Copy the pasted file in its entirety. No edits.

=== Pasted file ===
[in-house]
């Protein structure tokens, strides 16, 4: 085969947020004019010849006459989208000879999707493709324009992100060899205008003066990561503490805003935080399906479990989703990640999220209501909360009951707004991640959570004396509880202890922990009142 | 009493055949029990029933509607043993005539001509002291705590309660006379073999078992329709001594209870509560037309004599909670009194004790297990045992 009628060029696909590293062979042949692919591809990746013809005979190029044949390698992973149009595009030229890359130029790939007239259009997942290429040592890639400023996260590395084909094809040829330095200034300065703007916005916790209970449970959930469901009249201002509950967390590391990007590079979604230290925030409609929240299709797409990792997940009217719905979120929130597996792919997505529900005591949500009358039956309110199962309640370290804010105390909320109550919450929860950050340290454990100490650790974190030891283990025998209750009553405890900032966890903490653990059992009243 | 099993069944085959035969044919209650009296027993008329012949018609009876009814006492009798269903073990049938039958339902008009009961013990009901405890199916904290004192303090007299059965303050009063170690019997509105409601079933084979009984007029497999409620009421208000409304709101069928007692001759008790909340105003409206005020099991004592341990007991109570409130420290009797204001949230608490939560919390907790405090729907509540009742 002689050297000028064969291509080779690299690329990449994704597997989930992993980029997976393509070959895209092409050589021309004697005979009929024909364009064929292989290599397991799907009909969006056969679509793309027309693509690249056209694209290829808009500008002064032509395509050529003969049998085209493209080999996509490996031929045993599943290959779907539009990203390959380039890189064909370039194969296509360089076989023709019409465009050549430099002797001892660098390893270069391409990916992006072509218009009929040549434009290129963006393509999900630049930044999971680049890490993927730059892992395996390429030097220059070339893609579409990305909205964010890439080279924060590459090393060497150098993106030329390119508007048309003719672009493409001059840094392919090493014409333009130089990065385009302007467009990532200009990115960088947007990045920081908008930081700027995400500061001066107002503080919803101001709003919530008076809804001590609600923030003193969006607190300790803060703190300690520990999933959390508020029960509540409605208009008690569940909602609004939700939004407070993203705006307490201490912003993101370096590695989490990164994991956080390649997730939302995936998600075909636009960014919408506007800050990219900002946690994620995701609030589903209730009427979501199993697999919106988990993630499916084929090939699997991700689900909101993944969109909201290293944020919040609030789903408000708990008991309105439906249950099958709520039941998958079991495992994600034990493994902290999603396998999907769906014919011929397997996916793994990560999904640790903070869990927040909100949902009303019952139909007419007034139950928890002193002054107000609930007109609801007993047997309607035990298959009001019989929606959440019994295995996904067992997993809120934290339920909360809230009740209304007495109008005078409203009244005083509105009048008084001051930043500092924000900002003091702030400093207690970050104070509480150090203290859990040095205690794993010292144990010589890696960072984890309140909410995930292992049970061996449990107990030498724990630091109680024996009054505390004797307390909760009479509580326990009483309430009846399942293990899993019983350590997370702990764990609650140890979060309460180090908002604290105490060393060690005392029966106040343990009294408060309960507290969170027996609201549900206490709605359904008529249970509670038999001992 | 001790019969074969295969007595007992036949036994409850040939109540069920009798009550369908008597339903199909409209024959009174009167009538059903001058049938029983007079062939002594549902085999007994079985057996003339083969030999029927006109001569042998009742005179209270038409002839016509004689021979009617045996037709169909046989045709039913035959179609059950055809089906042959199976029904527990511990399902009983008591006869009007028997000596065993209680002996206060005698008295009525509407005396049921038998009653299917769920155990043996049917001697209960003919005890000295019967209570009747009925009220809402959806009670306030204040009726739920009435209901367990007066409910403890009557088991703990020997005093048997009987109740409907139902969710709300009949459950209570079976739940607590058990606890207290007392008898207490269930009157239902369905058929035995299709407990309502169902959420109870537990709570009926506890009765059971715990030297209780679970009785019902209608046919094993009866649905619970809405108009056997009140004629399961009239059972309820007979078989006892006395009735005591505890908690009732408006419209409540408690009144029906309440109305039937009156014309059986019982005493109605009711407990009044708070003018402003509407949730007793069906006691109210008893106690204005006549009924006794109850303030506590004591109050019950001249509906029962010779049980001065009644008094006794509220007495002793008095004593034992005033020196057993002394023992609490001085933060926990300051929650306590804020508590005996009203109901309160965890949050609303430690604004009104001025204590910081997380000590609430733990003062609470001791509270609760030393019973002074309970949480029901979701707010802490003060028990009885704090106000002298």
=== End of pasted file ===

[in-house]
């Protein structure tokens, strides 16, 4: 085969947020004019010849006459989208000879999707493709324009992100060899205008003066990561503490805003935080399906479990989703990640999220209501909360009951707004991640959570004396509880202890922990009142 | 009493055949029990029933509607043993005539001509002291705590309660006379073999078992329709001594209870509560037309004599909670009194004790297990045992 009628060029696909590293062979042949692919591809990746013809005979190029044949390698992973149009595009030229890359130029790939007239259009997942290429040592890639400023996260590395084909094809040829330095200034300065703007916005916790209970449970959930469901009249201002509950967390590391990007590079979604230290925030409609929240299709797409990792997940009217719905979120929130597996792919997505529900005591949500009358039956309110199962309640370290804010105390909320109550919450929860950050340290454990100490650790974190030891283990025998209750009553405890900032966890903490653990059992009243 | 099993069944085959035969044919209650009296027993008329012949018609009876009814006492009798269903073990049938039958339902008009009961013990009901405890199916904290004192303090007299059965303050009063170690019997509105409601079933084979009984007029497999409620009421208000409304709101069928007692001759008790909340105003409206005020099991004592341990007991109570409130420290009797204001949230608490939560919390907790405090729907509540009742 002689050297000028064969291509080779690299690329990449994704597997989930992993980029997976393509070959895209092409050589021309004697005979009929024909364009064929292989290599397991799907009909969006056969679509793309027309693509690249056209694209290829808009500008002064032509395509050529003969049998085209493209080999996509490996031929045993599943290959779907539009990203390959380039890189064909370039194969296509360089076989023709019409465009050549430099002797001892660098390893270069391409990916992006072509218009009929040549434009290129963006393509999900630049930044999971680049890490993927730059892992395996390429030097220059070339893609579409990305909205964010890439080279924060590459090393060497150098993106030329390119508007048309003719672009493409001059840094392919090493014409333009130089990065385009302007467009990532200009990115960088947007990045920081908008930081700027995400500061001066107002503080919803101001709003919530008076809804001590609600923030003193969006607190300790803060703190300690520990999933959390508020029960509540409605208009008690569940909602609004939700939004407070993203705006307490201490912003993101370096590695989490990164994991956080390649997730939302995936998600075909636009960014919408506007800050990219900002946690994620995701609030589903209730009427979501199993697999919106988990993630499916084929090939699997991700689900909101993944969109909201290293944020919040609030789903408000708990008991309105439906249950099958709520039941998958079991495992994600034990493994902290999603396998999907769906014919011929397997996916793994990560999904640790903070869990927040909100949902009303019952139909007419007034139950928890002193002054107000609930007109609801007993047997309607035990298959009001019989929606959440019994295995996904067992997993809120934290339920909360809230009740209304007495109008005078409203009244005083509105009048008084001051930043500092924000900002003091702030400093207690970050104070509480150090203290859990040095205690794993010292144990010589890696960072984890309140909410995930292992049970061996449990107990030498724990630091109680024996009054505390004797307390909760009479509580326990009483309430009846399942293990899993019983350590997370702990764990609650140890979060309460180090908002604290105490060393060690005392029966106040343990009294408060309960507290969170027996609201549900206490709605359904008529249970509670038999001992 | 001790019969074969295969007595007992036949036994409850040939109540069920009798009550369908008597339903199909409209024959009174009167009538059903001058049938029983007079062939002594549902085999007994079985057996003339083969030999029927006109001569042998009742005179209270038409002839016509004689021979009617045996037709169909046989045709039913035959179609059950055809089906042959199976029904527990511990399902009983008591006869009007028997000596065993209680002996206060005698008295009525509407005396049921038998009653299917769920155990043996049917001697209960003919005890000295019967209570009747009925009220809402959806009670306030204040009726739920009435209901367990007066409910403890009557088991703990020997005093048997009987109740409907139902969710709300009949459950209570079976739940607590058990606890207290007392008898207490269930009157239902369905058929035995299709407990309502169902959420109870537990709570009926506890009765059971715990030297209780679970009785019902209608046919094993009866649905619970809405108009056997009140004629399961009239059972309820007979078989006892006395009735005591505890908690009732408006419209409540408690009144029906309440109305039937009156014309059986019982005493109605009711407990009044708070003018402003509407949730007793069906006691109210008893106690204005006549009924006794109850303030506590004591109050019950001249509906029962010779049980001065009644008094006794509220007495002793008095004593034992005033020196057993002394023992609490001085933060926990300051929650306590804020508590005996009203109901309160965890949050609303430690604004009104001025204590910081997380000590609430733990003062609470001791509270609760030393019973002074309970949480029901979701707010802490003060028990009885704090106000002298």